Jef Geys, a multidisciplinary artist whose projects in painting, sculpture, film, photography, and publishing are suffused with a dry wit and perverse intelligenceinformed by Conceptualism, Dada, and fellow Belgian artist René Magritte’s particular strain of Surrealismhas died. He was eighty-three years old.
Geys spent most of his life living in Balen, a small Belgian town in the province of Antwerp. He worked as an art teacher at a girls’ school there for more than thirty years. An exhibition at New York’s Essex Street gallery last year featured a selection of the artist's older pieces, cocooned in bubble wrap, sealed up with packing tape, and dabbed with droplets of paint in red, yellow, and blue. “What an awakener,” said critic Robert Snowden of the show in his review from the September 2017 issue of Artforum. “Their ebullience is permanent, though the paintings are decidedly not. Geys can change a work and does. Little is ever fixed. It is as if the works say, ‘Sometime earlier we were sold stability and totality, much as the far-fetched basics of religion are sold to the credulous.’ His own history, it seems, is not something to clarify. By reusing it, he can claim twin rights that ought to be incompatibleto take leave of one’s own older work while simultaneously exhibiting it.”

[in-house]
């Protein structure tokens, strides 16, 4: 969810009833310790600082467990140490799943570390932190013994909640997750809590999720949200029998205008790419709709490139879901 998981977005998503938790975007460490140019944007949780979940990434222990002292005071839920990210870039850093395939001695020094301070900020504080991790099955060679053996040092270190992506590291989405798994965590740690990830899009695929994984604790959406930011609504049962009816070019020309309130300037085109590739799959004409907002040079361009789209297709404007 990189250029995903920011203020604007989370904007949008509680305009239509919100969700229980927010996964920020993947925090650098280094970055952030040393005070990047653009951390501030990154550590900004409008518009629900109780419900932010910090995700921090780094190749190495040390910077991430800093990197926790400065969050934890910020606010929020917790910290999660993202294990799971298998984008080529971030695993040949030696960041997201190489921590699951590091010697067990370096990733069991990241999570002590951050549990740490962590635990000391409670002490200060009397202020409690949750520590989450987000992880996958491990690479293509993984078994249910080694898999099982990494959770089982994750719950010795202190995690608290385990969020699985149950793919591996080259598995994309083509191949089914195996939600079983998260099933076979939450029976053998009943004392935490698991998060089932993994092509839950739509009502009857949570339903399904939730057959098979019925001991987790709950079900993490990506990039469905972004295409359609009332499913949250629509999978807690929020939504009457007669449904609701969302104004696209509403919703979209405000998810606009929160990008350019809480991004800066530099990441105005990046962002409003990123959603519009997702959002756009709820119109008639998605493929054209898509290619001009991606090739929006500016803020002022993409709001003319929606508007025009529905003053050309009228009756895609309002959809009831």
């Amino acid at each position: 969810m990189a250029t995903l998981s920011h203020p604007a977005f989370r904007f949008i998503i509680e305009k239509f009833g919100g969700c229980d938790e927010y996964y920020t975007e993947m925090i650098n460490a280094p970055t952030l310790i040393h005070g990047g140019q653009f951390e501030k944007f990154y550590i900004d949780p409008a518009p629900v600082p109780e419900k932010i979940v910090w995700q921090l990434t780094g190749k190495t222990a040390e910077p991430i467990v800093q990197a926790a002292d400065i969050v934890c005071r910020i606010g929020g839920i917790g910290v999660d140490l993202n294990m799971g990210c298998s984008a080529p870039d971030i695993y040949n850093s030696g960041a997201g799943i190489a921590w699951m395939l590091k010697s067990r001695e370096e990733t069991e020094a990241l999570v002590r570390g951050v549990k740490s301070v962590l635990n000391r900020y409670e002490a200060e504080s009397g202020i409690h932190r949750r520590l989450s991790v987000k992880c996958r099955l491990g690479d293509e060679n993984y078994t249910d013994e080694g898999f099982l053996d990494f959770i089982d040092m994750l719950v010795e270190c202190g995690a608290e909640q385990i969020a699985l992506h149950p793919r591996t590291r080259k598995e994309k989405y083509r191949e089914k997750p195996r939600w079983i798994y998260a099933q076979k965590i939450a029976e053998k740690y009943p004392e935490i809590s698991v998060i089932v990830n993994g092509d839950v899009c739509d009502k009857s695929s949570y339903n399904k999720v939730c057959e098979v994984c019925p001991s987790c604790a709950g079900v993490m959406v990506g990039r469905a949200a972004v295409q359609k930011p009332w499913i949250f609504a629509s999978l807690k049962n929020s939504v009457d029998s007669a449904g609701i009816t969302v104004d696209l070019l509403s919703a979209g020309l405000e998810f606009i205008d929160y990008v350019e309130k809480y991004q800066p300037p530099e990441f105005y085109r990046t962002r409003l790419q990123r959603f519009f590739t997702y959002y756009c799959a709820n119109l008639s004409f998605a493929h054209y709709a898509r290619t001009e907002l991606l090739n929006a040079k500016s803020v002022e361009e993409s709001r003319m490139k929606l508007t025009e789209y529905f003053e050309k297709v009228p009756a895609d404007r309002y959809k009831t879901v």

Geys had more than fifty solo exhibitions in his lifetime, at venues such as the Museum of Contemporary Art Detroit (his only American museum show); the Kunstverein München in Munich; the Van Abbemuseum in Eindhoven, the Netherlands; Galerie Max Mayer in Düsseldorf; Cubitt in London; Air de Paris in Paris; and of course, Essex Street, which also represented him. Geys was the representative artist for Belgium at the São Paulo Bienal in 1991 and the Venice Biennale in 2009.